At the pharmacy counter, Stephanie learns that because her insurance plan has a copay accumulator, her coupon card payments did not count towards her deductible. That means she needs to continue to pay $750 out of pocket over the coming months until her $4,000 deductible is met. Because of the copay accumulator, the insurance company will collect $7,750 on behalf of Stephanie – $4,000 out of her pocket, and $3,750 via the assistance program. Stephanie, having planned and budgeted to make the $250 payment she was expecting, now cannot afford her medication. She leaves the pharmacy unable to fill her prescription and will begin missing doses that could jeopardize her health.

This is the story for many patients. They are unaware their insurance plan has a copay accumulator policy  in place until they have used up their copay coupon card and have realized their deductible has not been lowered. This is especially harmful for people with lupus who are on several medications at the same time, and a delay or not taking a medication at all could be detrimental to their health.

How Copay Accumulators Harm Patients

  1. Unexpected Expenses. Copay accumulator policies are typically only communicated to the plan’s beneficiaries via their explanation of benefits (EOB), which are documents that can be long, technical, and challenging to read. Because of this, many people who access patient assistance programs don’t realize this assistance does not reduce or eliminate their out-of-pocket cost sharing requirements. They only learn of the copay accumulator when they have reached the limit of their patient assistance and are told that they still must pay the deductible and other cost-sharing requirements out-of-pocket. These unexpected expenses can force patients to leave their prescriptions at the pharmacy counter and not take the medications they need.
  2. Patient Choice. Copay accumulators were designed by insurance companies, in part, to discourage patients from using more expensive medications – even if those medications are recommended by their physicians as medically necessary. By preventing assistance programs from reducing patient cost-sharing, copay accumulators inappropriately limit patient choice and drive patients to take medications preferred by their insurance plan, rather than the medications recommended by their physician and for which an assistance program is available. While assistance programs help to remove cost as a barrier and give patients more choices, copay accumulators limit choice and force patients to make medical decisions based on cost rather than on what’s in the best interest of their heath.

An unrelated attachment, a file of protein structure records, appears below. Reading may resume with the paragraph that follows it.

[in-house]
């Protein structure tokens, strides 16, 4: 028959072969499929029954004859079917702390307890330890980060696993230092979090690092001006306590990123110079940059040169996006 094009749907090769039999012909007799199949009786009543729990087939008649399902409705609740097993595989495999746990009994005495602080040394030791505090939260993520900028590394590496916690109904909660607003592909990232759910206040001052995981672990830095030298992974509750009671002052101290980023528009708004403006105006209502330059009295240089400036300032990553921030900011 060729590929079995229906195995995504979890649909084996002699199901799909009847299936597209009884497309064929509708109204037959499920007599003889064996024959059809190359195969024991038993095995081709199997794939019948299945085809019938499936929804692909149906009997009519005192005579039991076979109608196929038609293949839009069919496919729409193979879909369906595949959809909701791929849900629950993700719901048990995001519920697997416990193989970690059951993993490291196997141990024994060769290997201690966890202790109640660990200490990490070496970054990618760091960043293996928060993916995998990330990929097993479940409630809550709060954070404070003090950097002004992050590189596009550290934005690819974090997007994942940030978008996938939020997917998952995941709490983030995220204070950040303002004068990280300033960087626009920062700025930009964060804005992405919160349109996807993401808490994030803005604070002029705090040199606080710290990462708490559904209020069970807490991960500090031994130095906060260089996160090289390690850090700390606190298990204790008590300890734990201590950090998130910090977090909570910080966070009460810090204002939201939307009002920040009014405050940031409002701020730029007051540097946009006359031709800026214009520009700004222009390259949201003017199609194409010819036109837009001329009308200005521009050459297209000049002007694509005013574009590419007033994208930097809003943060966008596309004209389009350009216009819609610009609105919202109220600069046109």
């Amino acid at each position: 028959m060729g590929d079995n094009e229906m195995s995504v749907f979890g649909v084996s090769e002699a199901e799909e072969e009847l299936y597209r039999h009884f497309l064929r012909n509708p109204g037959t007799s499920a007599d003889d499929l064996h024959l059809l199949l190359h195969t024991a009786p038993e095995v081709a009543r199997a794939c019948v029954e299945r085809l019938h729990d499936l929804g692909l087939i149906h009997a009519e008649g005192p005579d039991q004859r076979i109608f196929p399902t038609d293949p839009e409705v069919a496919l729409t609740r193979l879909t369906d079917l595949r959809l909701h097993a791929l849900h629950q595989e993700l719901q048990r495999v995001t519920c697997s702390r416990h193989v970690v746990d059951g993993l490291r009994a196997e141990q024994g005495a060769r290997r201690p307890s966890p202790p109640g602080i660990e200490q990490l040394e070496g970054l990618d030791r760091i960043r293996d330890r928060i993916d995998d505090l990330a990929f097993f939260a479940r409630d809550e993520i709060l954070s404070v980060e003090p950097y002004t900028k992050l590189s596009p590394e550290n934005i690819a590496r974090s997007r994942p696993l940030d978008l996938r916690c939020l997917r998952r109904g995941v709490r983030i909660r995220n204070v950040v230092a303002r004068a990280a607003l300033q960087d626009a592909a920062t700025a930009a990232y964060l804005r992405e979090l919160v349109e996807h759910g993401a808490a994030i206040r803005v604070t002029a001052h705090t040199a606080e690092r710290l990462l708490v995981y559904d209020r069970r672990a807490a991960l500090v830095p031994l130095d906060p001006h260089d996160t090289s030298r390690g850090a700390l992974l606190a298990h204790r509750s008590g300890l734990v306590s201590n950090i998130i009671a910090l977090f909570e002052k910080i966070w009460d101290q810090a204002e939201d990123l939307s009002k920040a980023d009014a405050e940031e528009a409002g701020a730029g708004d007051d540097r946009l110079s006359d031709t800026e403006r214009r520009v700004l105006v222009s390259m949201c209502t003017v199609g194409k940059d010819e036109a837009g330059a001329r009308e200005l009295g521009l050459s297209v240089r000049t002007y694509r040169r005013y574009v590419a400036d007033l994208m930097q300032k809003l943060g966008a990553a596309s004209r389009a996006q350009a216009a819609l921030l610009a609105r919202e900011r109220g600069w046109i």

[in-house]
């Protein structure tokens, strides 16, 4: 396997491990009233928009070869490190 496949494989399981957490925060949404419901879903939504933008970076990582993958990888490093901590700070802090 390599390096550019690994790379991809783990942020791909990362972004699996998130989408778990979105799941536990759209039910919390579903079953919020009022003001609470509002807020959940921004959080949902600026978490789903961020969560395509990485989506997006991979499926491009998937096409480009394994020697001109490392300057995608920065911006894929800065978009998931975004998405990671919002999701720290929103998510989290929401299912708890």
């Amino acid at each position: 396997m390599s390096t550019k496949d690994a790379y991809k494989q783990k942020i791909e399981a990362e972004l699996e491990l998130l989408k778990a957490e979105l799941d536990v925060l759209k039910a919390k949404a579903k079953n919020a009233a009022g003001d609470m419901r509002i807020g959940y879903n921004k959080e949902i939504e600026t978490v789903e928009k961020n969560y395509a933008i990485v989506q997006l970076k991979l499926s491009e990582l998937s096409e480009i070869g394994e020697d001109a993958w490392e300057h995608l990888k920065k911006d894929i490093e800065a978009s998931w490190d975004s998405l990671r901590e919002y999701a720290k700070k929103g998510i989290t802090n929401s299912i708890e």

Policy Outlook

At the federal level, we are actively supporting the HELP Copays Act and urging members of Congress to pass the legislation as soon as possible. Additionally, nineteen states and Puerto Rico have already have banned the use of copay accumulators including: Arizona, Arkansas, Connecticut, Georgia, Illinois, Kentucky, Louisiana, Maine, North Carolina, Oklahoma, Tennessee, Virginia, Washington, and West Virginia. Many more are considering implementing copay accumulator bans as soon as this year.

The Foundation is helping to lead the fight against copay accumulators, including as members of the All Copays Count Coalition and the State Access to Innovative Medicines Coalition. We are bringing the lupus perspective to these coalitions which include organizations from across the country representing other diseases who share our commitment to ending copay accumulators and other policies that limit patient access to care. 

As the fight against copay accumulators continues to ramp up at both the state and federal level, we'll need the voices of lupus advocates to tell their stories and advocate in support of banning these harmful policies. To join the fight, sign up as an advocate today!